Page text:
What is Direct Marketing?

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In direct marketing, advertising messages are communicated directly to the consumer, using techniques such as promotional mailers, email messages, online advertising, or newspaper inserts. Direct marketing messages include a clear “call to action,” such as asking the prospective client to visit a specific website, call a particular phone number, use a coupon, or scan a QR code with their smartphone. The call to action is a key part of what distinguishes direct marketing from general advertising, which seeks merely to build awareness or engagement with a brand.

Direct marketing occurs in both business to business (B2B) and business to consumer (B2C) settings. According to the Direct Marketing Association, in 2012 commercial and nonprofit marketers will spend $168.5 billion on direct marketing. This amounts to more than half of all ad expenditures in the United States, and 8.7 percent of  US gross domestic product.

Direct marketing channels include:

  • Email
  • Online advertising (including display ads, search ads, and social media advertising on sites such as Facebook and Twitter)
  • Mobile marketing (using mobile devices as cell phones and tablets)
  • Direct mail via the postal service (promotional letters)
  • Telemarketing
  • Coupons
  • Direct response TV (including infommercials and shorter commercials that ask for an immediate response)
  • Direct response radio
  • Direct response magazines and newspapers
  • Insert media (marketing materials inserted into other communications, such as  catalogs, newspapers, magazines, or bills)
  • Direct selling (such as Avon)
  • Grassroots and community marketing

Direct marketing is used by companies both small and large across a variety of industries. Direct marketing campaigns produce measurable responses from consumers, which is one reason for its popularity. For example, if a marketer sends out 100 email solicitations and 20 customers respond, the marketer knows the promotion garnered a 20% response rate. General advertising does not produce this kind of trackable result, which makes it harder to gauge its impact on the company’s bottom line.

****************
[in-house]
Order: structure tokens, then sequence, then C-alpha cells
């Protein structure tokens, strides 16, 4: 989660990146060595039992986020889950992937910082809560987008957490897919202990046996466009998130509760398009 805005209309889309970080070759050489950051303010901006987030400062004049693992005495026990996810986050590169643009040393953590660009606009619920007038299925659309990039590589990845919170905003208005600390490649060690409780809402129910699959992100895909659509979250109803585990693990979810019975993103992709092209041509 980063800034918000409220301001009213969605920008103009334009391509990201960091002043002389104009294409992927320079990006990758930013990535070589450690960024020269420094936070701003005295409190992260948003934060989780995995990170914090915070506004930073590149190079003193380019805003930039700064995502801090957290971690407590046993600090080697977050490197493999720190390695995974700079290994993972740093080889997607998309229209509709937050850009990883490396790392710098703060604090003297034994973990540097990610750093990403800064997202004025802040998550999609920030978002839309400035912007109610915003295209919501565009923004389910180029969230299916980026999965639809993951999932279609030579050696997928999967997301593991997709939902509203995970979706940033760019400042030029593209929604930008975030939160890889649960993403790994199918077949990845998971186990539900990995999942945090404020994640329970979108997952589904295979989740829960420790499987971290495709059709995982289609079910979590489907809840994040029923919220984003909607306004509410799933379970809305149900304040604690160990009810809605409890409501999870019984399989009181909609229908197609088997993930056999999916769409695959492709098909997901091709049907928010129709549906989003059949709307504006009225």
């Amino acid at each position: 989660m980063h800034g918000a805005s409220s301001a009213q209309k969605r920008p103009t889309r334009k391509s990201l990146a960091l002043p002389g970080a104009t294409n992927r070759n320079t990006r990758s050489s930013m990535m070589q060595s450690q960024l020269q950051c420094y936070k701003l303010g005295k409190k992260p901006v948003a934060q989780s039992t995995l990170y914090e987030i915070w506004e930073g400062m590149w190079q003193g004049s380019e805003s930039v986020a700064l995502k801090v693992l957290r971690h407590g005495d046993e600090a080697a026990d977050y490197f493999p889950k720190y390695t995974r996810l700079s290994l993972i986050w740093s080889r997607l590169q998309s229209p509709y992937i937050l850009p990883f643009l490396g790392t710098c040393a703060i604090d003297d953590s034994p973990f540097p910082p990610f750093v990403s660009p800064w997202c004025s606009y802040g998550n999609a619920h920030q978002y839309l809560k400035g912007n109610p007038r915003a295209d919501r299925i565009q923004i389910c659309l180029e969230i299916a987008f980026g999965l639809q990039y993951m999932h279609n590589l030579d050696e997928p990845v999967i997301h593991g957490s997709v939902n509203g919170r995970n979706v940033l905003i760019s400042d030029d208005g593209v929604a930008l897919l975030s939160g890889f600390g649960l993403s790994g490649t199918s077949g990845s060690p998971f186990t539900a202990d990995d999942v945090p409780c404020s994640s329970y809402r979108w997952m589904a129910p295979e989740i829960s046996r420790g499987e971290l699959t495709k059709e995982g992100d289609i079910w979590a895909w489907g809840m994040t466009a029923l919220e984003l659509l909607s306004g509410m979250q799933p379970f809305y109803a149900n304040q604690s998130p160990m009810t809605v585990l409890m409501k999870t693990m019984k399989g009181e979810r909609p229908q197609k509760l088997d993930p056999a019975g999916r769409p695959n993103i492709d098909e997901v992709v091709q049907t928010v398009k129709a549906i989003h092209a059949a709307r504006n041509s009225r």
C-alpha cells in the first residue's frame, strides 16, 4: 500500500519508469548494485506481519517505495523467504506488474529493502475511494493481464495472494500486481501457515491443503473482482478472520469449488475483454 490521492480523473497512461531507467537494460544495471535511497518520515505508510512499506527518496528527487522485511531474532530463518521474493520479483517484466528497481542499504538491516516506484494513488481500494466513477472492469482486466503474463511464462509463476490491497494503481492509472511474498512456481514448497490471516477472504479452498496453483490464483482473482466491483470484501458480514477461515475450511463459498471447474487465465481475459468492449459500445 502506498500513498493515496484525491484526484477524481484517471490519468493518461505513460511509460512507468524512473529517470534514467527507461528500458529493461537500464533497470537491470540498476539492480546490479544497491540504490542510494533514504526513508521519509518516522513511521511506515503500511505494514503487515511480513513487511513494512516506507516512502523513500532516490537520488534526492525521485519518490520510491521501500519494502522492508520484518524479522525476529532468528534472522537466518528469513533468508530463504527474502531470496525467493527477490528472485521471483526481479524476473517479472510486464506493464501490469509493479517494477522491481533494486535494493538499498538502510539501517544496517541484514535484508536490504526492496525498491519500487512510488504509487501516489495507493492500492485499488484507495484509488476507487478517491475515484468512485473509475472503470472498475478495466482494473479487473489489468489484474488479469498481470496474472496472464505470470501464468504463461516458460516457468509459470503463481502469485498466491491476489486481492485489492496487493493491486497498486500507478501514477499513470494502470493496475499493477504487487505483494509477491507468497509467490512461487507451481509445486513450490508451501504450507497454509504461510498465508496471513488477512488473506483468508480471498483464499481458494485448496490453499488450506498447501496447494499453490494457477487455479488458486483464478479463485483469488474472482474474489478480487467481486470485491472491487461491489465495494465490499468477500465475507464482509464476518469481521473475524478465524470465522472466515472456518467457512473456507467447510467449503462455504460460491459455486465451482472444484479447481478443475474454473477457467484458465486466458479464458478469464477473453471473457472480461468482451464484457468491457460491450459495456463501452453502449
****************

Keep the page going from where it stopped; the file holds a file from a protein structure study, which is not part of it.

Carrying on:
However, direct marketing done poorly can present problems for a company’s image. When members of the public are uninterested in a company’s message, they may perceive direct marketing as “junk mail” or spam. In recent years, consumers have also expressed privacy and environmental concerns around direct marketing. The U.S. government has responded by creating initiatives such as the “Do Not Call” registry, and by passing laws that attempt to curb spam. In addition, marketers have increasingly specialized in more targeted direct messaging, using better geographic and demographic information to deliver promotional materials only to customers interested in the product or service. The use of such targeted message, and the increasing move from print to digital, are some of the major trends in the industry.

According to the Direct Marketing Association, as of 2012 there were 1.3 million employees working in direct marketing in the US. These sales efforts that directly supported another 7.9 million jobs. While the Bureau of Labor Statistics does not track data for direct marketers as a specific role, but they provide the following information about Advertising, Promotions, and Marketing Managers:

  • 2010 median pay: $52.05 per hour and $108,260 annually.
  • Number of Jobs, 2010: 216,800
  • Projected job growth rate 2010-20: 14%  (average)
  • Entry-Level Education: bachelor’s degree